So, what comes to mind when you think about forestry?
Initially, you might think of a forestry worker in helmet and boots working their way through a forest chopping down trees. And you’d be right - well, a little bit right. Commercial forestry has come a long way in recent years and most commercial harvesting is done with machinery by highly skilled operators working quickly and efficiently to get timber to market. There is always a place for chainsaw operators on difficult terrain, for high value or difficult trees or in small woodlands where it doesn’t pay to get the high-tech machinery in. This is a harvesting operation, usually overseen by a harvesting manager. Although it’s what may immediately spring to mind, it is only one part of a multi-decade long plan.
In the UK, forestry is sustainable. This means that in most circumstances, for every tree cut down it must be replaced. In fact, most of the trees removed to market were planted specifically for their commercial value. Even so, when they come down they must be replaced. Which leads to one of the most interesting parts of forestry - forest establishment. On a given piece of land almost everything must be surveyed before a tree goes in the ground. The climate, the soil, the aspect, the neighbouring land, the wildlife, the ground flora; all play a part in getting the right trees in the right place. Then there’s knowing your trees. Will they survive if the temperature drops below -4°C in early April? Is the soil suitable? If I plant a Norway spruce here will it ruin the habitat for these butterflies that we found? Or should we put them in to help create habitat for red squirrels?
It's complex decision making based on sound scientific knowledge and up to date research. A good example of this is the Quarterly Journal of Forestry released by the Royal Forestry Society.
So, forestry is growing trees, chopping them down, growing some more? Well, establishment and harvesting are the bread to the forestry sandwich. The filling is pretty much whatever you want it to be. Forestry in recent years has been heavily linked with recreation. The Forestry Commission offers some of the finest recreational woodlands with famous sites in the Forest of Dean and more locally Whinnlater and Grizedale. These offer forest mountain biking trails, campsites, day visits and much more.
Forestry is also linked with our arts and culture. For example, the Forestry Commission’s Gruffalo Trail is a link with one of our best known and loved children’s books. The backdrop of forests and woodlands also sets the scene for emerging outdoor events and festivals. The Forestry Commission’s 'Forest Live' program brings artists such as Jack Savoretti, Paul Weller and The Stereophonics to Forests throughout the UK. The Timber Festival, that debuted in 2018, won the 'best new festival' in the UK Festival Awards. This may seem an abstract definition of forestry, but in truth wherever there is an event, a festival, a mountain bike trail or a humble dog walk, there is a forest manager and a team of forestry workers and contractors making this all possible through careful planning and operations.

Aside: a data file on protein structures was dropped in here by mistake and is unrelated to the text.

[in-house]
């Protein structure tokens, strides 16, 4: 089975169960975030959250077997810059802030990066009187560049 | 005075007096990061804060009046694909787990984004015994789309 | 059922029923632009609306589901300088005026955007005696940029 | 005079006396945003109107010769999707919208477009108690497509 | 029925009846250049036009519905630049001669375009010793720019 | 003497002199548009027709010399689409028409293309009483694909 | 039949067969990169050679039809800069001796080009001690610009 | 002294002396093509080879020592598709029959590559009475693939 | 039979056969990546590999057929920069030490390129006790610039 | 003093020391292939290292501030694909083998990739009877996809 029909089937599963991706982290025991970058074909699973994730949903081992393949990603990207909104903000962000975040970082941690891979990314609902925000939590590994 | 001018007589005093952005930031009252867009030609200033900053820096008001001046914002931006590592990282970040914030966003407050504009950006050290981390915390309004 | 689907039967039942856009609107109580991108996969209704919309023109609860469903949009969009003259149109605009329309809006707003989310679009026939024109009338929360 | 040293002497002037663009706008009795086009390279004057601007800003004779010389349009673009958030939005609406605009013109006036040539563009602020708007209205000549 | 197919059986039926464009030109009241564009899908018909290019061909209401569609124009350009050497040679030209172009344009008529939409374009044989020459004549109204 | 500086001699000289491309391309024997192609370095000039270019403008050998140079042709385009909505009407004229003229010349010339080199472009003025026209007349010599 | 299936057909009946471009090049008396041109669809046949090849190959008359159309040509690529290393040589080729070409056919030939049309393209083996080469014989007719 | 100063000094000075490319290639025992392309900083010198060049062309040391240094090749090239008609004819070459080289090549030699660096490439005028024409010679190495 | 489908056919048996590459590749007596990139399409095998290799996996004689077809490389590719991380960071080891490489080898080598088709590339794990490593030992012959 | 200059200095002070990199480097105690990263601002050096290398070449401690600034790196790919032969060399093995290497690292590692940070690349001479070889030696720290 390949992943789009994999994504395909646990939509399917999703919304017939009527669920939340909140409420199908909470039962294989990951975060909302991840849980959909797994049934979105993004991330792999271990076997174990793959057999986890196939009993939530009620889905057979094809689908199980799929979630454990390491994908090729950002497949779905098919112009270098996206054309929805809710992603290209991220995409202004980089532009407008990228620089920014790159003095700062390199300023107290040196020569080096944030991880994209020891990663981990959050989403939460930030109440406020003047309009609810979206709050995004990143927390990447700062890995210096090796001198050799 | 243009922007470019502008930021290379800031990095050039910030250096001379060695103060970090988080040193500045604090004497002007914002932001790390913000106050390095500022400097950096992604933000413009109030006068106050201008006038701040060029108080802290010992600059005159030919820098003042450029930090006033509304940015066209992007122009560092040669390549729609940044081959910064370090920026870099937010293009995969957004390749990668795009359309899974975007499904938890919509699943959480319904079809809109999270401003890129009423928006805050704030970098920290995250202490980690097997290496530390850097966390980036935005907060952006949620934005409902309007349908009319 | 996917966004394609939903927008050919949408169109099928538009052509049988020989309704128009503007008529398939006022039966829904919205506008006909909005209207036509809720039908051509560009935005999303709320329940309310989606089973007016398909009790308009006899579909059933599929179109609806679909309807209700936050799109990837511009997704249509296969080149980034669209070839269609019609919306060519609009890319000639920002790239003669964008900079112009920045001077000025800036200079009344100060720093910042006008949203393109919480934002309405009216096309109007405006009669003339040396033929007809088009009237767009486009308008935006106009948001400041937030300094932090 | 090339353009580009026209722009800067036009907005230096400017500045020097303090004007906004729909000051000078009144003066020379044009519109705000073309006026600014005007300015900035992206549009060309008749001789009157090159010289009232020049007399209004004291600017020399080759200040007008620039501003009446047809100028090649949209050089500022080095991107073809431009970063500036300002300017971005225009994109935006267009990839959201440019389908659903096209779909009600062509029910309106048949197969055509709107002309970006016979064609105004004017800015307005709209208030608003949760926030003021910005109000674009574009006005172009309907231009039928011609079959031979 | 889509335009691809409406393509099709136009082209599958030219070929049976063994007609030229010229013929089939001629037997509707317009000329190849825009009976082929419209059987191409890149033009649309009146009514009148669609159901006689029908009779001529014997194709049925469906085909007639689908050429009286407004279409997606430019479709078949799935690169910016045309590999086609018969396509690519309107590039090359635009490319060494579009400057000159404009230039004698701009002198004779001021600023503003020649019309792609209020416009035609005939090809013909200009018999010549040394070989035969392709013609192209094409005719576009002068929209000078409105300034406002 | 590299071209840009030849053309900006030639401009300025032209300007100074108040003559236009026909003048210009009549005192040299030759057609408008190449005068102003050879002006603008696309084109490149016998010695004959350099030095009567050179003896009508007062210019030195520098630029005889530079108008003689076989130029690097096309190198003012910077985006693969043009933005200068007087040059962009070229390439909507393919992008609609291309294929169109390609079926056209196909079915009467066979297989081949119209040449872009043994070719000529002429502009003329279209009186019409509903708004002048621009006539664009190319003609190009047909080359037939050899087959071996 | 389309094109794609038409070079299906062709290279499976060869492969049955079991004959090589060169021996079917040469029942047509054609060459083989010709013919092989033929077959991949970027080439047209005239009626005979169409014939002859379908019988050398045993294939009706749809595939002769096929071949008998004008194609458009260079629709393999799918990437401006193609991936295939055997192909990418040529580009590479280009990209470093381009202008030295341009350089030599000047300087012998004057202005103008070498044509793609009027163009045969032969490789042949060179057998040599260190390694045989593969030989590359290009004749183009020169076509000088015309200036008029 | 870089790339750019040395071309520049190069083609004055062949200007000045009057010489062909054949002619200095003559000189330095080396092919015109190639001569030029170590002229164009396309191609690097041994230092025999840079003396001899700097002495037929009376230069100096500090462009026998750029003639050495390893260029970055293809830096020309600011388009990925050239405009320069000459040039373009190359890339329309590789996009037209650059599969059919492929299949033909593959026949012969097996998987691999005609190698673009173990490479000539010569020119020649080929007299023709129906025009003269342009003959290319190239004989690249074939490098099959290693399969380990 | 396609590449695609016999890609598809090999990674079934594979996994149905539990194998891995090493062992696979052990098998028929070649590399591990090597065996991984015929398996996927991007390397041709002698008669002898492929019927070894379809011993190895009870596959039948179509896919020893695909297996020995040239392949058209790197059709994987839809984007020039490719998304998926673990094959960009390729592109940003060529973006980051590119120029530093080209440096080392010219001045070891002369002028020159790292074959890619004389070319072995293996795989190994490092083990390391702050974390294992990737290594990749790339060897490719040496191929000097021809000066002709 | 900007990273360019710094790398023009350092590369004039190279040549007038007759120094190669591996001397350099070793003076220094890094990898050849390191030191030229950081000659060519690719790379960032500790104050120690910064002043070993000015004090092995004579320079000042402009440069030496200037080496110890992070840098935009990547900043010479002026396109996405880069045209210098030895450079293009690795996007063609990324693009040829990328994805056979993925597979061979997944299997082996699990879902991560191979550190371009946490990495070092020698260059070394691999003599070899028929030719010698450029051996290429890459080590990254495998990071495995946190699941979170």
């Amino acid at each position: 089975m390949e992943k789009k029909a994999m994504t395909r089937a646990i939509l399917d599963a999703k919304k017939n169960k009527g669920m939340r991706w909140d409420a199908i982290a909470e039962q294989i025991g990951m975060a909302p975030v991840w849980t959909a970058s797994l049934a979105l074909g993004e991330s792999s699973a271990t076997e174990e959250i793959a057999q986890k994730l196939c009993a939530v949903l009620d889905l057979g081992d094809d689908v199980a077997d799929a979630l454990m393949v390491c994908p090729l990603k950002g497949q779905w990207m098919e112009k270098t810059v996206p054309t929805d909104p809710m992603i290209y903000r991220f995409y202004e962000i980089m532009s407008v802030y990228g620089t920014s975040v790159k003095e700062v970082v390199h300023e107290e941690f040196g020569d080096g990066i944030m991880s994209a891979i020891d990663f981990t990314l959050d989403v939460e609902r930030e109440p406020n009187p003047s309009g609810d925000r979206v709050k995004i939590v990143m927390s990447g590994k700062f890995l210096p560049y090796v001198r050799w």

Forestry in the Economy
Forestry is also a valuable economic contributor. Forestry provides around two billion pounds to the UK economy. This may seem an insignificant amount compared to other industries, but most of that money is in rural economies where small populations struggle to find work. Then there is the forestry we see in our everyday lives, even in towns and cities. As you go home you will walk through your timber gate and maybe through your timber door. Then maybe put the kettle on which is resting on the wooden bench of your wood fibre kitchen, take a seat on your sofa which is framed in wood. You get the point. It is nothing new, but timber is the sustainable product to beat. Where we have a need for more housing timber is increasingly being looked at in the UK, particularly as scientific developments gather pace. Emerging research in the use of nanocellulose, a derivative of plant material, is even being researched for use in computer parts and replacement of plastics.
Forestry and Climate Change
That brings us quite neatly on to perhaps the most topical part of forestry. Our changing environment and climate change. Rightly there has been much released about the need for adaptation to climate change, ways of slowing down the process and changing our habits to become more environmentally friendly. Forestry, when it is sustainable and ethical, meets many of those challenges. It provides habitat for our declining populations of wildlife, trees clean the air in our towns and cities and they lock up carbon from our atmosphere. Trees turn that carbon in our atmosphere into wood and continue to do so while it grows. When we turn that wood into a home it remains in the beams and joists for many more years until it can naturally biodegrade, and the next generation of trees is used to do the same.
So, when we think of the forestry worker in the forest cutting down trees, maybe think of the context of why those trees are being felled. They are there to provide the next carbon-lean timber home, to sell to the local mill which employs people in the area, to clear an area for a stage, to provide a habitat or to provide logs and fuel for our stoves. When they do this, think about what happens next. The next generation of trees will provide those same benefits again and again. This is forestry.
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